RALEIGH - Tour of the old Capital Hose House and city water tower at 115 W. Morgan Street, by members and friends
of the Raleigh Fire Department Historical Society (later renamed Raleigh Fire Museum).
It's the oldest fire department structure still standing, and housed the
Capital Hose Company from 1887 to 1890.
The two-story building and adjoining water tower base was built in 1887 in
conjunction with the completion of a city water system. The first floor
housed a hand-drawn hose reel on one side, and the water company office on
the other. The second floor served as a fireman's hall.
The volunteer fire company moved across the street to 112 W. Morgan Street in 1890.
They had changed from a hand-drawn hose reel to a horse-drawn hose wagon.
Their engine house was newly built, as was a second engine house built on
the same block for the Hook & Ladder Company.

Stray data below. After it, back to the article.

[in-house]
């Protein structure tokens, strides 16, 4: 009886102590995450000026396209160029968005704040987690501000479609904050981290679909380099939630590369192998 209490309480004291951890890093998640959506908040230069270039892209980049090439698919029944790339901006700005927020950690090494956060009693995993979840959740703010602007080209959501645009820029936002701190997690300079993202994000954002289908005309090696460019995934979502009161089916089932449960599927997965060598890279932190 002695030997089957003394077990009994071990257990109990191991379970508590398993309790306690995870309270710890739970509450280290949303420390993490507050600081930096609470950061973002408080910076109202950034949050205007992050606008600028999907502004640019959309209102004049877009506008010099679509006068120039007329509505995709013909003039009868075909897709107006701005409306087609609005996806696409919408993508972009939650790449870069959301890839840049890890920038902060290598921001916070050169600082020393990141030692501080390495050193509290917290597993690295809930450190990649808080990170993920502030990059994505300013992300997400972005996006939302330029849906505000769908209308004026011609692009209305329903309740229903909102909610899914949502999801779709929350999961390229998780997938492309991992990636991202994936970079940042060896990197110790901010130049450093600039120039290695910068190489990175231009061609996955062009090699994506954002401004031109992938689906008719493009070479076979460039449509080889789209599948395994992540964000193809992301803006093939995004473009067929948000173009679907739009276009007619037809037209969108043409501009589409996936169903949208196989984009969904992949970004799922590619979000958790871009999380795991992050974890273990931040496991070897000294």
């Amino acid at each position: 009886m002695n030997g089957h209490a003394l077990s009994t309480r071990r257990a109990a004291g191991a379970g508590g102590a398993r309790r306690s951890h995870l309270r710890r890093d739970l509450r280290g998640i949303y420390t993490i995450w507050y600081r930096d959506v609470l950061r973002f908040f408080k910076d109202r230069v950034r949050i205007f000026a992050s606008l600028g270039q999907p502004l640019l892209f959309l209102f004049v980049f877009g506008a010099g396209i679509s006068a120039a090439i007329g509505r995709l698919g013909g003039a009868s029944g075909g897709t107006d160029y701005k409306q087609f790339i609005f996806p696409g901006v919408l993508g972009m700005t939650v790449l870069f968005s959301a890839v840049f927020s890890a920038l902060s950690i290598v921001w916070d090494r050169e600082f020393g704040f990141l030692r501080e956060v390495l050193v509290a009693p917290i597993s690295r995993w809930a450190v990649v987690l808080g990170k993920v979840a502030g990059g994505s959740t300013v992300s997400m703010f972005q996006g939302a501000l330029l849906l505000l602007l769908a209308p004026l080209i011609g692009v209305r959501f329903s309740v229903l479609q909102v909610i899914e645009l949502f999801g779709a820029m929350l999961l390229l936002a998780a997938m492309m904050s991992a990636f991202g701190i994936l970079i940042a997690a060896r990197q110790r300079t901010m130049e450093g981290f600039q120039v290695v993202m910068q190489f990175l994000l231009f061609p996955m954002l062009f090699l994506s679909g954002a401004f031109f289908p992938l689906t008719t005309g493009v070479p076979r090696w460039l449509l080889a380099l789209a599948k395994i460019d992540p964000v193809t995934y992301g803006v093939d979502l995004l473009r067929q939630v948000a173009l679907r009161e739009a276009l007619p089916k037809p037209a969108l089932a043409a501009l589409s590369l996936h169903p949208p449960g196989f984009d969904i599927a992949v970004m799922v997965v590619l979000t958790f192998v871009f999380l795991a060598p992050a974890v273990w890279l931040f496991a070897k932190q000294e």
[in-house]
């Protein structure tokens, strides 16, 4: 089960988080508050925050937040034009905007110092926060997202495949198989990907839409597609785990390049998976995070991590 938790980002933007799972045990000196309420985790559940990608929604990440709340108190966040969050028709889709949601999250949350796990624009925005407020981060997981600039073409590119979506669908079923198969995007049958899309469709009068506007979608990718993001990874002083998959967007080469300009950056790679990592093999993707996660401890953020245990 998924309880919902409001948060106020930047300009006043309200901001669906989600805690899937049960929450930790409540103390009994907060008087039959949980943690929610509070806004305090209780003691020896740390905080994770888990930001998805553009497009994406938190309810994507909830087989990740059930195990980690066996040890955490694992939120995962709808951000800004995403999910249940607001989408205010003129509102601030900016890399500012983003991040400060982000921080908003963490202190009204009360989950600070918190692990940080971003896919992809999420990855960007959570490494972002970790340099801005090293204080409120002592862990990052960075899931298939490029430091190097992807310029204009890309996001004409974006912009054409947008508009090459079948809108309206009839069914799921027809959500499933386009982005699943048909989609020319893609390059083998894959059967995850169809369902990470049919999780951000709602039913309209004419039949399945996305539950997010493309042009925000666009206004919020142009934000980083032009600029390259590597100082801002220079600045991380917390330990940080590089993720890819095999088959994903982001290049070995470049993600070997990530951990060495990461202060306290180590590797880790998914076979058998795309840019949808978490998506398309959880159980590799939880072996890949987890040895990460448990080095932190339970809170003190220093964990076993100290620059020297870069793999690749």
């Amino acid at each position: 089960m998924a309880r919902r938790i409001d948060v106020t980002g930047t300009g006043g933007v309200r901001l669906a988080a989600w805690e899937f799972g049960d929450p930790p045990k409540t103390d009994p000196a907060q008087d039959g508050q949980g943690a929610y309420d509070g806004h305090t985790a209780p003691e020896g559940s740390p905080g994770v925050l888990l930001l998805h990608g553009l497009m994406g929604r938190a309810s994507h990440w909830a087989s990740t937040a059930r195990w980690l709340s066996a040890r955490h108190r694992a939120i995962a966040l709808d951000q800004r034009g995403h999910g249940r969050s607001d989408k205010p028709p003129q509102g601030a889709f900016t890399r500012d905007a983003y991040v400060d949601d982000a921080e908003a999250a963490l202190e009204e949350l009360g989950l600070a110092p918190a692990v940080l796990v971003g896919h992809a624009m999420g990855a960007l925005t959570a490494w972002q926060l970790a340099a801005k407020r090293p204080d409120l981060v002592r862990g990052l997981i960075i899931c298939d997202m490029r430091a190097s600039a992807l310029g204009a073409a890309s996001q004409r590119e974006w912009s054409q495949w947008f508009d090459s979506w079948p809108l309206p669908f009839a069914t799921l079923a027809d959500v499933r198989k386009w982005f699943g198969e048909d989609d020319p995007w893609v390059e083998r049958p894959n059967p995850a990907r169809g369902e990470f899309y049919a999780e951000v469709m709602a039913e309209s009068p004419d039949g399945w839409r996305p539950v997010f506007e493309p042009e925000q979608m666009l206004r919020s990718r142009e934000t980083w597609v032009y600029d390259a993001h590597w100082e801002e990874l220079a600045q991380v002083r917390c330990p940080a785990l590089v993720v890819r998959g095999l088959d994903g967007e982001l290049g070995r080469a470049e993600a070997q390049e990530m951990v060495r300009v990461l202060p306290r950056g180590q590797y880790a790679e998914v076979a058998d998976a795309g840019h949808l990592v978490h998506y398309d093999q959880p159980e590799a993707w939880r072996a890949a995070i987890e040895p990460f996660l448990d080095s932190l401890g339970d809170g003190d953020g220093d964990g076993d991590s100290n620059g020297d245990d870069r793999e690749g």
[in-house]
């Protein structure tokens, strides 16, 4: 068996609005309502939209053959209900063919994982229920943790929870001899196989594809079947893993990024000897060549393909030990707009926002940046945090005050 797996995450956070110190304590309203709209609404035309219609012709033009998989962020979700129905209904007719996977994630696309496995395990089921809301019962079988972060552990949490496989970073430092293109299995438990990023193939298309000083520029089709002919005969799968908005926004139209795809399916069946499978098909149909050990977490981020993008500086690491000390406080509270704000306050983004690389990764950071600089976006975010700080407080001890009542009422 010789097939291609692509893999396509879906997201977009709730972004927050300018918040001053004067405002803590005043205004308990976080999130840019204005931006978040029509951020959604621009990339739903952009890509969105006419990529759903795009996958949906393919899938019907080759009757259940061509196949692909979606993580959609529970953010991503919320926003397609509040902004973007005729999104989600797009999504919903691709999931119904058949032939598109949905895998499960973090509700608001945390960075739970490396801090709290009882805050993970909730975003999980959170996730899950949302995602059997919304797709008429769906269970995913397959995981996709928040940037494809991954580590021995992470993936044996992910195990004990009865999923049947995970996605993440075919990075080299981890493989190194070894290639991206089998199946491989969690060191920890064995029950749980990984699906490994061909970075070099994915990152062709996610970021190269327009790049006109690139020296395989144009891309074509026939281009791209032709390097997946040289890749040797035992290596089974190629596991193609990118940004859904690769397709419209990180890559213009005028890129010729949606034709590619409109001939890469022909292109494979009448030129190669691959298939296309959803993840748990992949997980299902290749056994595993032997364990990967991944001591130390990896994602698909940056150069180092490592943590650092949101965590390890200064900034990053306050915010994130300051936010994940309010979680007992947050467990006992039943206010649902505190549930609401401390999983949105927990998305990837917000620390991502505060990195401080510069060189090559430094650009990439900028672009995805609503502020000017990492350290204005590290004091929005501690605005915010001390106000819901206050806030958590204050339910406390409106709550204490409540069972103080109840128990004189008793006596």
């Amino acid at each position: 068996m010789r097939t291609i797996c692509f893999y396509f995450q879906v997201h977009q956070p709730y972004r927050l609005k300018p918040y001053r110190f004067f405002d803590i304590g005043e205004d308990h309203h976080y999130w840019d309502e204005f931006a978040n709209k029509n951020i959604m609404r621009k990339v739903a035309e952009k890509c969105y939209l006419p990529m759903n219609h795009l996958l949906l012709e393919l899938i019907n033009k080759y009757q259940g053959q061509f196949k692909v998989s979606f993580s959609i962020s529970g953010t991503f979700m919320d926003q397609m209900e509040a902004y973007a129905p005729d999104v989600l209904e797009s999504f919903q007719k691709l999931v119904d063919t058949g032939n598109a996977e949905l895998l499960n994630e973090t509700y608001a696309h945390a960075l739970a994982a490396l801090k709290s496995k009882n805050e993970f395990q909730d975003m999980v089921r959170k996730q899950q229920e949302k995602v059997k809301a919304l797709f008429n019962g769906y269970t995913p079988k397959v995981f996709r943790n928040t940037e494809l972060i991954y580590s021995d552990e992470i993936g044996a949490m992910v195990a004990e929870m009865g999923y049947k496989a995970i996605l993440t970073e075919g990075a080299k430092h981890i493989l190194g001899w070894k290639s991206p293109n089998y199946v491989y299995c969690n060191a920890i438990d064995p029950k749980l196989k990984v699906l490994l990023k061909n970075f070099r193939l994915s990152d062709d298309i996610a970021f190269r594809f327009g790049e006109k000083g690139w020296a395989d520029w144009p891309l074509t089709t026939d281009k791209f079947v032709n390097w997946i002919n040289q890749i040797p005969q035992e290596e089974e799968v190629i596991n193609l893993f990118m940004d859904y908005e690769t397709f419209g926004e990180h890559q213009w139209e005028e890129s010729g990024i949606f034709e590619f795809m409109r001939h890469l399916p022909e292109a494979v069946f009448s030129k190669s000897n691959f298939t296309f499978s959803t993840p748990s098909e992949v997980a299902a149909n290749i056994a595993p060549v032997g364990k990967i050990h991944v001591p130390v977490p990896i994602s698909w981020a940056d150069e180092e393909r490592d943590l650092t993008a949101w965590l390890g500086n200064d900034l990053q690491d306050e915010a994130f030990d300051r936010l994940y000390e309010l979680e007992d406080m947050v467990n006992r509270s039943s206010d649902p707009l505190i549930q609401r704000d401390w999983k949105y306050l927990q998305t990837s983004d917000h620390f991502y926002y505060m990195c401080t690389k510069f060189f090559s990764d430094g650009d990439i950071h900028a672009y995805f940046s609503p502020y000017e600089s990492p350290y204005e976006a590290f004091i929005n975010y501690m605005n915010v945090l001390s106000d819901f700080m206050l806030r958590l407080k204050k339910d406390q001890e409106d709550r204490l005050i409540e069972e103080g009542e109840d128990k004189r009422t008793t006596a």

Both buildings were replaced in 1896, when the Headquarters Fire Station
opened at 116 W. Morgan Street. It housed both the Capital Hose Company and
the Hook & Ladder Company. It became Fire Station 1 in 1912, and served
until 1941 (learn more).
The water tower is listed on the National Register of Historic Places (read more history). The connected buildings are occupied
as offices by the North Carolina Chapter of the American Institute of Architects (AIA).
The water tower has three levels, including a conference room on the second
floor, and a storage room on the third floor. The complex includes a second
office building in the rear, built circa 1910. The buildings had been for
sale, and were sold on October 14.
Mike Legeros photographs, plus Bing Maps aerial views, vintage photos from the North Carolina State Archives, and two Sanborn Fire Insurance Maps. The
picture of the hose company depicts the running team that competed in the state fireman's
tournaments. They wore striped shirts during competition. The picture is dated 1891.